Why cyclists benefit from regular yoga practice!
Let's face it. Nobody wishes to feel bad, tired and stressed. Most of us would prefer to be fit and healthy. So, it's no wonder we search for ways to feel good, energized and firmly in control over our emotions.
Regular exercise and better eating habits are the cornerstones to sustainable well-being. It's not one big decision that does the trick. It's literally hundreds of small choices that we make each and every day.
Now, as for picking a fun way to get moving; we know from reading tons of magazine articles that cycling is one of the best ways to get more activity into our daily lives. But, riders may shy away putting in the miles if they have encountered problems in the past. It’s not so much fun throwing a leg over your bike if it hurts!
A primary source of bike pain and injuries is improper fit. You can fix this by a visit to a reputable bike shop with properly trained and experienced staff, or ideally by seeking out a specialized bike fit professional. Here in Ottawa, alongside many friends, I have been helped by Mary Patterson at Bike2Body.
After this, the problems lie mostly with body mechanics. Cyclists need a fine balance between strength and flexibility to be comfortable on long rides. Ironically, more saddle time may not be the answer to achieve this.
On a modern road bike, we spend a lot of time locked into a pretty rigid shape that puts a lot of strain on our necks, shoulders and backs. Further, we might turn the cranks 20,000 times on a four hour ride. That’s a lot of revolutions, within a narrow range of motion. Which means our legs become powerfully strong, but only inside this repetitive pattern, and simultaneously, our muscles and connective tendons are getting tighter in all ways.
A sore low back, regrettably fairly common among serious, recreational cyclists; can originate from tight hip flexors, hamstrings or glutes and / or weak core and back muscles. Even tight shoulders from leaning into drop bars, or ... hunching over a keyboard all day long can contribute to discomfort in the low back.
Fortunately, there is a solution close at hand.
Yoga provides an ideal combination of strength and flexibility options. There is nothing like a hip-opening flow class, or yin practice to get every body part feeling good and moving properly.
Poses like Warrior, Runners lunge, Crescent lunge and Dragon stretch the hip flexors, notoriously tight for most cyclists, while strengthening the quads and hamstrings.
Seated and standing forward bends loosen the hamstrings, spinal erectors and other back muscles.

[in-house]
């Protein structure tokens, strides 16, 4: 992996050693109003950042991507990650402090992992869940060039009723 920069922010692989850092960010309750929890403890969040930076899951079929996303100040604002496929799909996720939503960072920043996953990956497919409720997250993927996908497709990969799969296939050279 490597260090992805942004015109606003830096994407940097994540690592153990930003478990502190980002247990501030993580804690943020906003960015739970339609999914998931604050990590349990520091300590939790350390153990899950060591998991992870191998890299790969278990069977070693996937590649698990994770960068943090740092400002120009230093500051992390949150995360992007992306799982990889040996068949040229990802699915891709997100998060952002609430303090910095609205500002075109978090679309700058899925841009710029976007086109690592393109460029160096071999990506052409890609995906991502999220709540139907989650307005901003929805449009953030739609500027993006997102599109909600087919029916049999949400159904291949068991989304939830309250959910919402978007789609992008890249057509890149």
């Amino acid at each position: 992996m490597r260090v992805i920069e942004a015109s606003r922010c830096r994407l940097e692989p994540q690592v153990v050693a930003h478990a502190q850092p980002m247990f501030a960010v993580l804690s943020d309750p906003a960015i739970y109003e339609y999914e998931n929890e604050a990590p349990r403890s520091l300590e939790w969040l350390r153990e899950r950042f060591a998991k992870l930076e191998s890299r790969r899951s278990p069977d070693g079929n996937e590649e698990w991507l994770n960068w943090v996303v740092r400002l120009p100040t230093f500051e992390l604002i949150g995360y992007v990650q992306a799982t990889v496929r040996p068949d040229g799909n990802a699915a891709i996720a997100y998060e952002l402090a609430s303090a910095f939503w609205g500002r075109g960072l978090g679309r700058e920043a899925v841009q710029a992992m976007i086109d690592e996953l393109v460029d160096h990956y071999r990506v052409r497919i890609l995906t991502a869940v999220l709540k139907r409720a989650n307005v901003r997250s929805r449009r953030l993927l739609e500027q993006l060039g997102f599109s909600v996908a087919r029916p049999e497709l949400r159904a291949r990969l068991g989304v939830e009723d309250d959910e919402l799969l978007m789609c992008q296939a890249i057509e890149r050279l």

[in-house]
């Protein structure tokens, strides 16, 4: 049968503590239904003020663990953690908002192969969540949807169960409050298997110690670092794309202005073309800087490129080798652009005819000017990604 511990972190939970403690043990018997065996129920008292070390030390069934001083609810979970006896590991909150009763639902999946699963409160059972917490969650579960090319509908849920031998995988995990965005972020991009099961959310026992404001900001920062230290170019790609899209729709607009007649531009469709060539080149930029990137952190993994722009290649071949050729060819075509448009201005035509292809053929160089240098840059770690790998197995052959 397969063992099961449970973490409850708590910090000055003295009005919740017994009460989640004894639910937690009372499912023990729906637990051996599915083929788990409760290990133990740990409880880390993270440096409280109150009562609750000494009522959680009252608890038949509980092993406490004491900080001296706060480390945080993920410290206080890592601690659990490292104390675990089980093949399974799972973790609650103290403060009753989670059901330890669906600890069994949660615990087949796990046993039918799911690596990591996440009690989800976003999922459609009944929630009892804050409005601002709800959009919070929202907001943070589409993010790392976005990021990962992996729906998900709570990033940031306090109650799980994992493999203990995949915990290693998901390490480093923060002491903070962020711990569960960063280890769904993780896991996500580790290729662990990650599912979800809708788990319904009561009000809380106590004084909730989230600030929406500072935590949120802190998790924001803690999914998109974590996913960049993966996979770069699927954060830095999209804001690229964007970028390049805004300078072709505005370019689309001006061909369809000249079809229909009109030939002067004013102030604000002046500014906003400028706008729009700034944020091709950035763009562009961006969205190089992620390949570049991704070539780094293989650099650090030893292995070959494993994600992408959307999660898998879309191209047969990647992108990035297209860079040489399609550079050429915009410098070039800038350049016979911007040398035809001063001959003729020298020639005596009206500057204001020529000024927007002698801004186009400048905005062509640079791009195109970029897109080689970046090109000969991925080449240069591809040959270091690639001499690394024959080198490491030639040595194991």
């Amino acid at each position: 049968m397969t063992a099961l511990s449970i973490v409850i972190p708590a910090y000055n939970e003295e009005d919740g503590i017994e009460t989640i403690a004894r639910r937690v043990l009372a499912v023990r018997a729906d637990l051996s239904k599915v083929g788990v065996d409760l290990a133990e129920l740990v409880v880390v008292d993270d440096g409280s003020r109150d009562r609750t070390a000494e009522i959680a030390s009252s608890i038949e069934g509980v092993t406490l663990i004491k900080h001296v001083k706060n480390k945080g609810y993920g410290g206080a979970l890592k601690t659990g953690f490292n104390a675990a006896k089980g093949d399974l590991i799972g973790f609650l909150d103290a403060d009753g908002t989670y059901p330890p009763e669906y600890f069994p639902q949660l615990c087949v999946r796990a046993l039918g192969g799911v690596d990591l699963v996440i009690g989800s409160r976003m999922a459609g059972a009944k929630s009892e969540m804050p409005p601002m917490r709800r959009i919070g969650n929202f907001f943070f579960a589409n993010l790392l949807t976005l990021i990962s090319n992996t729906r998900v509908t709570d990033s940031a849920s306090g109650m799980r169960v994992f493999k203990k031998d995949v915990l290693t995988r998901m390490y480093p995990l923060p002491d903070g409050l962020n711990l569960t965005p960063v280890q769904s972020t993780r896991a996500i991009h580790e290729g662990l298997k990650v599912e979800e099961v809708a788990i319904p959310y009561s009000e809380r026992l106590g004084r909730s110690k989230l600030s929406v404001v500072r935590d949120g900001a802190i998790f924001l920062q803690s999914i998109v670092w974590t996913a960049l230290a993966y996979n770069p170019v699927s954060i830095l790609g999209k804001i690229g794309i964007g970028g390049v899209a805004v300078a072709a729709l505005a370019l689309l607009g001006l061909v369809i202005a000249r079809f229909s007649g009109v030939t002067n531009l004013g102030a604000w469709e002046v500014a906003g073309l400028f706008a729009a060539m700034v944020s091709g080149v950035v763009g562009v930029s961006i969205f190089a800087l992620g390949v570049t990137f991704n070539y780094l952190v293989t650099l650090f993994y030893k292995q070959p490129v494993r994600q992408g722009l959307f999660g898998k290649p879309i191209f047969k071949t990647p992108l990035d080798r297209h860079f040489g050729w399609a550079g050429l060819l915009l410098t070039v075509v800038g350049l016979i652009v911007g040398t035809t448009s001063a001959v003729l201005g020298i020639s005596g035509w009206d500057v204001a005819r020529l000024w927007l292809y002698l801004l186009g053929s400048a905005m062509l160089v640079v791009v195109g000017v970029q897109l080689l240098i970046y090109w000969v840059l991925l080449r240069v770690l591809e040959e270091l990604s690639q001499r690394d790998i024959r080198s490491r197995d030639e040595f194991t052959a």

Back bends such as Baby Cobra, Upward Dog, Sphinx and Seal poses strengthen and stretch the lower back.
Downward Dog stretches the hamstrings, calf muscles and Achilles tendon.
Finally, core poses like Boat pose and Plank stabilize the entire central body, front, back and sides which are essential for riding comfort and performance.
Beyond the pure physical effects, the additional benefit that a new yogi discovers early on; is that the emphasis on breathing and mindfulness holds enormous value, not only on the mat, on the bike and in the course of daily living. Yoga becomes an important part of coping strategy against the forces of a busy lifestyle.
I encourage my fellow cyclists to consider yoga. Fortunately here in Ottawa we have a wide variety of high quality studios and teachers to choose from. Adopting a regular yoga practice, in the off-season, and honestly, throughout the entire year will add the right mix of balanced strength, and flexibility to any riders training plan.
For those of us in the Ottawa Bicycle Club, we are lucky and can take advantage of the partnership with Yogatown to try hot yoga through the several special sessions that they run each year. This includes a free session if we bring in our bib from the Rideau Lakes Cycle Tour.
Coming up soon, Tracy Billows, co-owner of Yogatown will be our guest speaker at the OBC Social on February 18, 7:30 pm at the HMCS Bytown Officers’ Mess at 78 Lisgar St. (Door opens at 6:30 pm.).
So, no matter what state your New Year’s resolutions list is in; if you’re in top form from a winter long date with our favourite suffer-fest spin instructor, or, you’ve been couch surfing and perfecting your FaceBook persona since the days got short and the nights got long - join us for an informative exploration into yoga and its benefits for cyclists. You’ll be thankful when the snow melts and the Sunday rides start again in April.
This will be an easy way for OBCr's to check out yoga with a minimum of fuss. It’ll be a lot of fun. Bring your riding buddies. See you there!